I skipped class to go to Dubai.
If you had asked me to do something like this last year, I would’ve looked at you like you were batsh*t insane and said “no.” School and work are important to me. I don’t usually skip lectures. I submit all my assignments on time. I don’t know if it’s a need to do well or the lack of closure I’d feel if I missed anything, but the habitual nature is there.
Last summer, my family planned a trip to Alaska (friggin’ Alaska, home of snow-capped mountains and picturesque backdrops) and I chose not to go. I was completing a summer internship and the thought of missing work horrified me. Now, I think about that decision I made and wonder if it was the right one.
Maybe that’s what led me to say “yes” to Dubai (that, and I asked about 10 of my friends for their opinions and like 8 of them told me to go). I had to miss two quizzes (which counted to approx. 3% of my grade), but Dubai is home to the world’s tallest building, world’s fastest roller coaster (well, it’s in Abu Dhabi but), the Dubai mall, etc. I thought about all the Instas I’d get to take…
Beyond traveling, spending time with my family, especially my grandmother, was important. As I grow older, there have been fewer opportunities for me to travel abroad with her. She wanted to skip the trip at the last minute, but I called her to assuage any worries, told her I wanted to see her and that it would be a great opportunity to get out of home for a bit.
And so, on the Tuesday of Week 8, I took an Uber to the airport with my Emirates ticket in my bag and said goodbye to Northwestern.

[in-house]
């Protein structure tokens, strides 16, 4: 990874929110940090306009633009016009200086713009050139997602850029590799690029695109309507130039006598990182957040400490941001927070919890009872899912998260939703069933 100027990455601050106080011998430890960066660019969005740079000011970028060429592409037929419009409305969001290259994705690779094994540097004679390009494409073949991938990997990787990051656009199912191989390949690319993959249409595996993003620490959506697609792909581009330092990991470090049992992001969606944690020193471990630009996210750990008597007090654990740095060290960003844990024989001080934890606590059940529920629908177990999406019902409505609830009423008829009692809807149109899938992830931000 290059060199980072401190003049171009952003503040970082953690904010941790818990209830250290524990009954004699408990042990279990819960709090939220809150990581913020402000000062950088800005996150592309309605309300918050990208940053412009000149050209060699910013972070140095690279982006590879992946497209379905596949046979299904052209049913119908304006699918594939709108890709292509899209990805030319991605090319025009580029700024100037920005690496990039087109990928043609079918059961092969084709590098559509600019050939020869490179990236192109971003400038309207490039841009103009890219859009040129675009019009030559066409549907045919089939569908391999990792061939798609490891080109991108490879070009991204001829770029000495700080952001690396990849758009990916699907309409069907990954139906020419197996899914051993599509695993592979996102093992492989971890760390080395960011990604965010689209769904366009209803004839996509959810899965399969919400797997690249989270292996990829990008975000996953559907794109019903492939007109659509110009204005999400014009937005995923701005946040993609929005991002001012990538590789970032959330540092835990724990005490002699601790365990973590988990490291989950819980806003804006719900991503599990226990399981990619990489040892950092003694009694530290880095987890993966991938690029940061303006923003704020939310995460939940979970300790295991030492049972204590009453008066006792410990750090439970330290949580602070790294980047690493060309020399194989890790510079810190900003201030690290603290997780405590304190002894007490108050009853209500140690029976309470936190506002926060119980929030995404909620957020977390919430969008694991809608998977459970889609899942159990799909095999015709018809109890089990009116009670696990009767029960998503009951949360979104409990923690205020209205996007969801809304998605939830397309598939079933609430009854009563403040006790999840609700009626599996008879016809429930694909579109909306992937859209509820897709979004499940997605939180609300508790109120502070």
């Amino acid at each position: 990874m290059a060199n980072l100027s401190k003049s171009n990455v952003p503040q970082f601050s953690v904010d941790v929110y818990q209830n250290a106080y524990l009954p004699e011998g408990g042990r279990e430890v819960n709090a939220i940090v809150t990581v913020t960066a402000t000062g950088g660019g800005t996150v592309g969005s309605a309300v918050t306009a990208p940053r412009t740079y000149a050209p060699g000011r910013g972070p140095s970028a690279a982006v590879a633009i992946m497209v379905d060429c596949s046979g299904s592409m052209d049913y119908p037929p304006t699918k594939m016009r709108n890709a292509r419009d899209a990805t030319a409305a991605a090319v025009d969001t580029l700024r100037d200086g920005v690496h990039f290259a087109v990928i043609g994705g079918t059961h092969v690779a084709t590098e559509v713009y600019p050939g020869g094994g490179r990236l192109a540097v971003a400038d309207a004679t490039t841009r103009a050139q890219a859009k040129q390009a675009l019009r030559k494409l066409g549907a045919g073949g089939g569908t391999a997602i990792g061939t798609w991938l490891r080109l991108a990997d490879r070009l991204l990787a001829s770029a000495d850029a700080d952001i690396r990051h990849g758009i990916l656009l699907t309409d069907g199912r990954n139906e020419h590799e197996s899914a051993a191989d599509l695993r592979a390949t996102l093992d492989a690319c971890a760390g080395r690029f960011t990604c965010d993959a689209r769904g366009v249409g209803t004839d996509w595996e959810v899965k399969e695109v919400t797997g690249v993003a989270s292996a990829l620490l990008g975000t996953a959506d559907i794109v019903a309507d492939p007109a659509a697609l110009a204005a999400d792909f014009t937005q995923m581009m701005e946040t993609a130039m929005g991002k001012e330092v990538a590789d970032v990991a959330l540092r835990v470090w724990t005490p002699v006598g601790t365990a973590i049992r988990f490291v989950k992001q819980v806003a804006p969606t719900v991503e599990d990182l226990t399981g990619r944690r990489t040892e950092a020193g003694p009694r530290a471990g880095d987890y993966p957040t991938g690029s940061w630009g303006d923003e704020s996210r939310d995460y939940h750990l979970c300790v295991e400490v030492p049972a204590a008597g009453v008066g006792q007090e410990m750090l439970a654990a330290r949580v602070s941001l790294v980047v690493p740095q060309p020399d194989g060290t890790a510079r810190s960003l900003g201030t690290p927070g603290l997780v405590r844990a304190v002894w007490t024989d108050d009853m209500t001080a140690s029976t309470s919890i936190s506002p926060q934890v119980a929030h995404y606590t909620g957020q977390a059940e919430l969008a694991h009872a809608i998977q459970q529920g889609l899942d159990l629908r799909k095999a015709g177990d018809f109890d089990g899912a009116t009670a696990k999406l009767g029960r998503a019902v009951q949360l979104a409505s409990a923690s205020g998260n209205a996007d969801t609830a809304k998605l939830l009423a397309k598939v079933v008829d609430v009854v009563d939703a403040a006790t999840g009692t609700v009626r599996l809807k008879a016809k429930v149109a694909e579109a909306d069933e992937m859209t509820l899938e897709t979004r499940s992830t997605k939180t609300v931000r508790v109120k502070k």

Now, I’m not going to lie, my stress about skipping school definitely kept up with me. I did work on the plane, finished my Econ problem set in my hotel, had a phone interview and video-called in three meetings I was supposed to miss (one of which I had to wake up at 3 a.m. for).
But Dubai—Dubai was amazing. Ten years ago, Dubai was all desert; today, it is a global city and business hub of the Middle East. Much of it is still under development and I’m sure it’ll look like a different place in the next decade. Its population sits at just about 2.7 million, yet it’s the most populous city in the UAE. Half of its economy comes from tourism.
One of my most memorable experiences was the desert safari. We had booked a Hummer to take us to the desert but the tour operator called to tell us the car had been in an accident. It messed up their whole schedule and our tour ended up being pushed behind two hours.
I had really wanted to take a photo in the desert with the sunset, but we missed it. I was disappointed, but too much in a rush to get a few shots in before it went completely dark that I couldn’t be for long.
When we got to the desert, we hurried into a sand-dune safe car for some dune bashing. The driver told us to hold onto the hand grips and put our seat belts on. The ride was bumpy as hell and the car tilted at such steep angles at times I thought it might flip over—it was damn fun. I worried my grandmother would get a heart attack, but she didn’t (thank God). I don’t think she liked it that much.
I got to take photos with my sister, and afterwards we rode some camels, had a barbecue dinner, and watched a belly dancer and fire breather perform. I was dead tired by the end of the night, but I loved it. This was what I had come here for (cue Calvin Harris and Rihanna).
More posts and pictures to come!